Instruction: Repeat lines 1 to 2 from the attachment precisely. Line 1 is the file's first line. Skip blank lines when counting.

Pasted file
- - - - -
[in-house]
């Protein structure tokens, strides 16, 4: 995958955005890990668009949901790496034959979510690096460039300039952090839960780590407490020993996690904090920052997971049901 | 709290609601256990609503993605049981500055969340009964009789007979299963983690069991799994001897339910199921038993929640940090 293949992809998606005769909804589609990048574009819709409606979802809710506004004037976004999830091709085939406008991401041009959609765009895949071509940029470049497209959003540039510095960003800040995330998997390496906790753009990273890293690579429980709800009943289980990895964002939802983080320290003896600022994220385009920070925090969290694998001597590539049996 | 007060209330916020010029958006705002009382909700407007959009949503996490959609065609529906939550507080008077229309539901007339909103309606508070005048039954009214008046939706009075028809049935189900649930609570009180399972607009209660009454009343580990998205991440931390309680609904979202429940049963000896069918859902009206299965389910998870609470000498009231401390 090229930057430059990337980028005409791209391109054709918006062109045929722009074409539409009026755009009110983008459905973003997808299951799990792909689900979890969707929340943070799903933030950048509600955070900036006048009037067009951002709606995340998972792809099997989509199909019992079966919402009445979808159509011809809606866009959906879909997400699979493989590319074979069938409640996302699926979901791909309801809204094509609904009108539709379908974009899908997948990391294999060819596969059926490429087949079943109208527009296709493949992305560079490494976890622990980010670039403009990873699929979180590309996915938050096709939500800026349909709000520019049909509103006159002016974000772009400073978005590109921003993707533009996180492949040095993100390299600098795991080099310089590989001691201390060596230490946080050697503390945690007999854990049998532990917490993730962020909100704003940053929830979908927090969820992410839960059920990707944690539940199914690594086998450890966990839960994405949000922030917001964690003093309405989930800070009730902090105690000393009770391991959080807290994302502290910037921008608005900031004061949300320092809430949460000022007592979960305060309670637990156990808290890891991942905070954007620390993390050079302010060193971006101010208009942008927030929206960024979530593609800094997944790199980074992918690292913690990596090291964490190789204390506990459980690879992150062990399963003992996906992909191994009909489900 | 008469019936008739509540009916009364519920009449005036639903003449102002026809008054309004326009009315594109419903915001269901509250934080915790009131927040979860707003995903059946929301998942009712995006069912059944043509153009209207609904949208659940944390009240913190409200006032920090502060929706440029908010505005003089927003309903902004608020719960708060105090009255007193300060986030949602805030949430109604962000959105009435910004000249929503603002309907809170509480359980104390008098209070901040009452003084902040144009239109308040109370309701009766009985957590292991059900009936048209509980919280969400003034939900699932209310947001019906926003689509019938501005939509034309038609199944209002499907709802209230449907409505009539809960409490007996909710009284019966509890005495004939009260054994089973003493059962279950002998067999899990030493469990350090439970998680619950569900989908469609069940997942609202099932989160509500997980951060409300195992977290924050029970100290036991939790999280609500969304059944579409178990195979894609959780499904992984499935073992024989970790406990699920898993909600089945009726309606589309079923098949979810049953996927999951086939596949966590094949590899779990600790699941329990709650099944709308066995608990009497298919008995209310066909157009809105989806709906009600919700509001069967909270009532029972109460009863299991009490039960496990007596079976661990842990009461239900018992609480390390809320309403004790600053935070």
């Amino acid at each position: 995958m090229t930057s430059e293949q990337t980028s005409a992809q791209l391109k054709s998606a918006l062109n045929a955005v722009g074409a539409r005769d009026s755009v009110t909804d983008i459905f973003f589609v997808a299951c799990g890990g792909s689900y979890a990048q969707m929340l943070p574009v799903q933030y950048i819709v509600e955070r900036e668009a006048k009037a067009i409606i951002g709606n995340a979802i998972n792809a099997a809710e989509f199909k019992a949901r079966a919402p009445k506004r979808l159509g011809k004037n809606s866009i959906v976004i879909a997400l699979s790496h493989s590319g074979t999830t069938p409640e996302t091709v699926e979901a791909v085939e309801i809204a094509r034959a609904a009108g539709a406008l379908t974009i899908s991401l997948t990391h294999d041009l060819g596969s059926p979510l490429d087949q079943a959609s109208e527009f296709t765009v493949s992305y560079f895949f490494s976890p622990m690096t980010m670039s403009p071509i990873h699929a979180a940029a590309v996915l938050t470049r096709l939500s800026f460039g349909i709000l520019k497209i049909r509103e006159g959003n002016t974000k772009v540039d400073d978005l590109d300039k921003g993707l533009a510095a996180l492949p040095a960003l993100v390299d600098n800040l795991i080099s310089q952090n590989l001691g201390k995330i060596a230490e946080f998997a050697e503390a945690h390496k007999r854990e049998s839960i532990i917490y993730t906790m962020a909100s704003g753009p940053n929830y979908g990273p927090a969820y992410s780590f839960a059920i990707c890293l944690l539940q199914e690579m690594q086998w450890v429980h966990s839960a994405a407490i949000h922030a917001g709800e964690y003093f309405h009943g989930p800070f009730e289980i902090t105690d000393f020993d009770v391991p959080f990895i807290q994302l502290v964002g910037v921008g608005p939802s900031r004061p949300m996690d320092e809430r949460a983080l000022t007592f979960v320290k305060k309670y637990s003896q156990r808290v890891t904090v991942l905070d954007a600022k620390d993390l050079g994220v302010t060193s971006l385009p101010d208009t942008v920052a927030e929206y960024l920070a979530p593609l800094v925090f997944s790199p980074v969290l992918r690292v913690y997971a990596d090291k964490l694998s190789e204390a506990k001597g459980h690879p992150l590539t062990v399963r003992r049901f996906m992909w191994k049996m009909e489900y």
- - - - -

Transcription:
[in-house]
């Protein structure tokens, strides 16, 4: 995958955005890990668009949901790496034959979510690096460039300039952090839960780590407490020993996690904090920052997971049901 | 709290609601256990609503993605049981500055969340009964009789007979299963983690069991799994001897339910199921038993929640940090 293949992809998606005769909804589609990048574009819709409606979802809710506004004037976004999830091709085939406008991401041009959609765009895949071509940029470049497209959003540039510095960003800040995330998997390496906790753009990273890293690579429980709800009943289980990895964002939802983080320290003896600022994220385009920070925090969290694998001597590539049996 | 007060209330916020010029958006705002009382909700407007959009949503996490959609065609529906939550507080008077229309539901007339909103309606508070005048039954009214008046939706009075028809049935189900649930609570009180399972607009209660009454009343580990998205991440931390309680609904979202429940049963000896069918859902009206299965389910998870609470000498009231401390 090229930057430059990337980028005409791209391109054709918006062109045929722009074409539409009026755009009110983008459905973003997808299951799990792909689900979890969707929340943070799903933030950048509600955070900036006048009037067009951002709606995340998972792809099997989509199909019992079966919402009445979808159509011809809606866009959906879909997400699979493989590319074979069938409640996302699926979901791909309801809204094509609904009108539709379908974009899908997948990391294999060819596969059926490429087949079943109208527009296709493949992305560079490494976890622990980010670039403009990873699929979180590309996915938050096709939500800026349909709000520019049909509103006159002016974000772009400073978005590109921003993707533009996180492949040095993100390299600098795991080099310089590989001691201390060596230490946080050697503390945690007999854990049998532990917490993730962020909100704003940053929830979908927090969820992410839960059920990707944690539940199914690594086998450890966990839960994405949000922030917001964690003093309405989930800070009730902090105690000393009770391991959080807290994302502290910037921008608005900031004061949300320092809430949460000022007592979960305060309670637990156990808290890891991942905070954007620390993390050079302010060193971006101010208009942008927030929206960024979530593609800094997944790199980074992918690292913690990596090291964490190789204390506990459980690879992150062990399963003992996906992909191994009909489900 | 008469019936008739509540009916009364519920009449005036639903003449102002026809008054309004326009009315594109419903915001269901509250934080915790009131927040979860707003995903059946929301998942009712995006069912059944043509153009209207609904949208659940944390009240913190409200006032920090502060929706440029908010505005003089927003309903902004608020719960708060105090009255007193300060986030949602805030949430109604962000959105009435910004000249929503603002309907809170509480359980104390008098209070901040009452003084902040144009239109308040109370309701009766009985957590292991059900009936048209509980919280969400003034939900699932209310947001019906926003689509019938501005939509034309038609199944209002499907709802209230449907409505009539809960409490007996909710009284019966509890005495004939009260054994089973003493059962279950002998067999899990030493469990350090439970998680619950569900989908469609069940997942609202099932989160509500997980951060409300195992977290924050029970100290036991939790999280609500969304059944579409178990195979894609959780499904992984499935073992024989970790406990699920898993909600089945009726309606589309079923098949979810049953996927999951086939596949966590094949590899779990600790699941329990709650099944709308066995608990009497298919008995209310066909157009809105989806709906009600919700509001069967909270009532029972109460009863299991009490039960496990007596079976661990842990009461239900018992609480390390809320309403004790600053935070």